Missions in the Middle of Nowhere | Active Light Photography | Photo Tours to Hidden Destinations, Anasazi Ruins
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March to Nowhere
It was always hot. His head itched in the sun under the heavy morion, the open-faced helmet topping his suit of heavy armor. But it was always better in the morning. By a few hours after sunrise, the sweat pooling at the small of his back would cause the quilted undergarment to chafe as the armor stuck to it and rubbed against his skin.

Purisima Concepcion Mission at Quarai - Salinas Pueblo Missions National Monument

Purisima Concepcion Mission at Quarai, Salinas Pueblo Missions National Monument

Ahead stood a three-story mud-adobe pueblo, its residents milling around like polinating bees. He and the other soldiers had been walking through cultivated fields for awhile now and knew they’d arrive before long.

Franciscans and Mission Churches
Early Spanish explorers first saw the Salinas Basin as they headed north from Mexico in 1581. There were at least nine pueblo villages there. Three became missions over the next fifty years. The Spaniards removed the old gods, then forced the Indians to build churches and convert to Catholicism. During the 17th century, the Indians were often caught in the middle of the conflict between the Franciscans and the civil authorities, both of which wanted power over the missions.

Quarai Mission east side - Salinas Pueblo Missions National Monument

Stone walls – built by hand

The Franciscans and civil authorities agreed on one thing – the need to build huge stone churches with Indian labor. Quarai’s Purisima Concepcion was the third mission church in the Salinas Basin, built under the direction of Fray Juan Guitierrez de la Chica between 1627 and 1632. The initial architecture proved drafty and in places awkward to use, so it was remodeled slightly over the next 30 years.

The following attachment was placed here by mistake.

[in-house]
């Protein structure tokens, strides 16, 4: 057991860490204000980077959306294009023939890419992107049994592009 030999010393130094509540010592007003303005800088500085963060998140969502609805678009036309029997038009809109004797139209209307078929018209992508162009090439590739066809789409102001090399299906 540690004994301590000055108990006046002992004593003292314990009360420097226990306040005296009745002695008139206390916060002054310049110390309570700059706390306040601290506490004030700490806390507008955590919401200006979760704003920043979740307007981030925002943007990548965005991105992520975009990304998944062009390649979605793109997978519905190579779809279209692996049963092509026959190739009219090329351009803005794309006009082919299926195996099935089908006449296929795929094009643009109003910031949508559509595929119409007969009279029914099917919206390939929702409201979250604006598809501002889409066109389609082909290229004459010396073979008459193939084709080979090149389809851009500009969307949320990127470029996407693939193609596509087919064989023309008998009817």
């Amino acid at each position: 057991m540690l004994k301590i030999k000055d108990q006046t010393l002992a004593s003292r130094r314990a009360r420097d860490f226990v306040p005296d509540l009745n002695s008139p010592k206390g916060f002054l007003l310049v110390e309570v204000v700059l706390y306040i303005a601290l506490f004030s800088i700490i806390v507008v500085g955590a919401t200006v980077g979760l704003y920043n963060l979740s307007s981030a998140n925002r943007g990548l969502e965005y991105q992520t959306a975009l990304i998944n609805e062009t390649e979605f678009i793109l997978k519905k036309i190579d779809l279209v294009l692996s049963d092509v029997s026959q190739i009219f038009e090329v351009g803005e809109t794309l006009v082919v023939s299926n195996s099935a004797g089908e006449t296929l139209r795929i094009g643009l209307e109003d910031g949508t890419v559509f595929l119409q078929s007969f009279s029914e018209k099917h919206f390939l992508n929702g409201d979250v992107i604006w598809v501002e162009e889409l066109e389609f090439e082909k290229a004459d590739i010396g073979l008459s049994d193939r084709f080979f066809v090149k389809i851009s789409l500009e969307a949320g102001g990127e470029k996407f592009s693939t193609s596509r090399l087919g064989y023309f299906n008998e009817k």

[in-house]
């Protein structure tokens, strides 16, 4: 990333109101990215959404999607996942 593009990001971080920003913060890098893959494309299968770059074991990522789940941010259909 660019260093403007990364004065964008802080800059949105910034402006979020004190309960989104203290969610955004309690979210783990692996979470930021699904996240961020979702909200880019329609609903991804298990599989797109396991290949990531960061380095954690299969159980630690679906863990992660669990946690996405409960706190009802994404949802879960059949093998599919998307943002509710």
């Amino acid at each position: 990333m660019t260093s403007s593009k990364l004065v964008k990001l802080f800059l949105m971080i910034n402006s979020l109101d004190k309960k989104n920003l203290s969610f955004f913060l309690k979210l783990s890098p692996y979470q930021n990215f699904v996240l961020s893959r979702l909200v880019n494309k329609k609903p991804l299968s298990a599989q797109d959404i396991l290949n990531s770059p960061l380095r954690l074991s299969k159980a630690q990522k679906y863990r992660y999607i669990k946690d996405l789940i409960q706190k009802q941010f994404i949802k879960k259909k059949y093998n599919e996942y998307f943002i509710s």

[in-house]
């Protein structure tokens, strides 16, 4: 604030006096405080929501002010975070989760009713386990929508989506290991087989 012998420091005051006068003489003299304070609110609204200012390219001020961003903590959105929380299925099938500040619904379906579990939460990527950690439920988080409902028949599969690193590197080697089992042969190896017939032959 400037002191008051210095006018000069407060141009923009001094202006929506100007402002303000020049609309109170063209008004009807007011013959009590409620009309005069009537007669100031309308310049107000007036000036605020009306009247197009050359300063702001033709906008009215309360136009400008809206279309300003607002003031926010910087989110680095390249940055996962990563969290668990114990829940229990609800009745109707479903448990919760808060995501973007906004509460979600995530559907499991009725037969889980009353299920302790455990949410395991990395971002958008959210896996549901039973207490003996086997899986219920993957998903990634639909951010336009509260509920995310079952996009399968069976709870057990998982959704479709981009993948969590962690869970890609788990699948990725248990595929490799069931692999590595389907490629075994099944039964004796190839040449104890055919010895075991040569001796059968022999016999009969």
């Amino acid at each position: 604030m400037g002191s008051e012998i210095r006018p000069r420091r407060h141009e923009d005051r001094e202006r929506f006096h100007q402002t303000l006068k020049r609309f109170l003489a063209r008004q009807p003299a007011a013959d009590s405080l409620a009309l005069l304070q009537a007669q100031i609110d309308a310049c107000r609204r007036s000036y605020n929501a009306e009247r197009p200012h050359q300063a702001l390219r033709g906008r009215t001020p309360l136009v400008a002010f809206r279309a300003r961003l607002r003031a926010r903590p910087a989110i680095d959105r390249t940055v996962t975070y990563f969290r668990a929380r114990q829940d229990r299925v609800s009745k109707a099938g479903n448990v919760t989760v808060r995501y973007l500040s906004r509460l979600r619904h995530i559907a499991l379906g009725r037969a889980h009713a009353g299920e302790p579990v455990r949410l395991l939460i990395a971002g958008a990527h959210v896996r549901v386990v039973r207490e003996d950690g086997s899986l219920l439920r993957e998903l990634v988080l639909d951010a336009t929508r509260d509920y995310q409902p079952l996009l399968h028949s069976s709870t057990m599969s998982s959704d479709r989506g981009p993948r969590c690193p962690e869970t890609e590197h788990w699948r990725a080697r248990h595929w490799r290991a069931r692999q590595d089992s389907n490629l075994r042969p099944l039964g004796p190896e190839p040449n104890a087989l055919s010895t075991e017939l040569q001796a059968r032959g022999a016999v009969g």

Quarai Mission and  Manzano Church - Salinas Pueblo Missions National Monument

Quarai Mission on the hill – Manzano Church walls in foreground

A combination of disease, drought, famine, and Apache raiding led to the abandonment of Quarai in 1678. Settlers returned in the early 1800s and started building the Manzano Church in the shadow of Purisima Concepcion. But public protest and Apache raids in 1830 left the new church unfinished. Wall remnants may still be seen southwest of the main ruin, which still stands, roofless, today. Quarai is the smallest of the three missions protected inside Salinas Pueblo Missions National Monument.

The ruins of the three Pueblo missions are a little less than two hours south of Albuquerque, separated by a few miles. Detailed directions may be found here.

Quarai mission church interior - Salinas Pueblo Missions National Monument

Purisima Concepcion Mission interior – Quarai

Shot Notes
Given a choice, visit on a day with some weather. Cloudy skies give you painterly wide-angle compositions, and softer, lower-contrast light. I also prefer winter for low-angle sun.

I chose 16mm when there was enough storytelling detail to fill the frame. I ended up partially correcting perspective in Lightroom for shooting upwards. I’d have preferred my 24mm f/3.5 TS-E for perspective correction in the camera, but didn’t have it with me. It also would have restricted composition – there’s a big coverage difference between 24mm and 16mm. Canon’s 17mm f/4 TS-E would be an ideal wide tilt-shift corrector, but I can’t justify its price.

I chose “near and far” compositions, with strong foreground detail and features leading a viewer’s eye around the picture to a commanding background. I also wanted to show the isolation of Quarai in its wild setting. To Spanish explorers and settlers heading north, Quarai and its sister missions at Abo and Gran Quivara must have seemed like civilized outposts in a lonely country.

More Information
“In the Midst of a Loneliness”: The Architectural History of the Salinas Missions, accessed from https://www.nps.gov/sapu/learn/historyculture/upload/SAPU_hsr.pdf

Salt, Societies, and Spirituality: A Tale of Two Cultures accessed from https://www.nps.gov/sapu/index.htm

Quarai, accessed from https://www.nps.gov/sapu/learn/historyculture/quarai.htm